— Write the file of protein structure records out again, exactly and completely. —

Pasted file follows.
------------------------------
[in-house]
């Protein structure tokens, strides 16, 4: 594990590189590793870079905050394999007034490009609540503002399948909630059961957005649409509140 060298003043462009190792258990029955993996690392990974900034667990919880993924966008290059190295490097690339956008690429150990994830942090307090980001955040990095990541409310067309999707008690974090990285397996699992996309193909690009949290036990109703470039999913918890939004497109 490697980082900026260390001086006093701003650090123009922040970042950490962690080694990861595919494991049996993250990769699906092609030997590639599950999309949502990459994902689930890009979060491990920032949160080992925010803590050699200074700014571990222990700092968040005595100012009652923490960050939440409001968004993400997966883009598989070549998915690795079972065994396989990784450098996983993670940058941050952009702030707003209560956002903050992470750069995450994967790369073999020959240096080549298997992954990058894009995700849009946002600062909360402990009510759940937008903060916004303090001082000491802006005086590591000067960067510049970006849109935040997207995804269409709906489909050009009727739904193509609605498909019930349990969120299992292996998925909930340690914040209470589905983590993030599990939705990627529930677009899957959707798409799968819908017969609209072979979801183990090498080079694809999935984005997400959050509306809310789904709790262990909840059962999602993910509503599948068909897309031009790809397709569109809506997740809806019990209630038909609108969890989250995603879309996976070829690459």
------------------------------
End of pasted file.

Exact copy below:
[in-house]
């Protein structure tokens, strides 16, 4: 594990590189590793870079905050394999007034490009609540503002399948909630059961957005649409509140 060298003043462009190792258990029955993996690392990974900034667990919880993924966008290059190295490097690339956008690429150990994830942090307090980001955040990095990541409310067309999707008690974090990285397996699992996309193909690009949290036990109703470039999913918890939004497109 490697980082900026260390001086006093701003650090123009922040970042950490962690080694990861595919494991049996993250990769699906092609030997590639599950999309949502990459994902689930890009979060491990920032949160080992925010803590050699200074700014571990222990700092968040005595100012009652923490960050939440409001968004993400997966883009598989070549998915690795079972065994396989990784450098996983993670940058941050952009702030707003209560956002903050992470750069995450994967790369073999020959240096080549298997992954990058894009995700849009946002600062909360402990009510759940937008903060916004303090001082000491802006005086590591000067960067510049970006849109935040997207995804269409709906489909050009009727739904193509609605498909019930349990969120299992292996998925909930340690914040209470589905983590993030599990939705990627529930677009899957959707798409799968819908017969609209072979979801183990090498080079694809999935984005997400959050509306809310789904709790262990909840059962999602993910509503599948068909897309031009790809397709569109809506997740809806019990209630038909609108969890989250995603879309996976070829690459």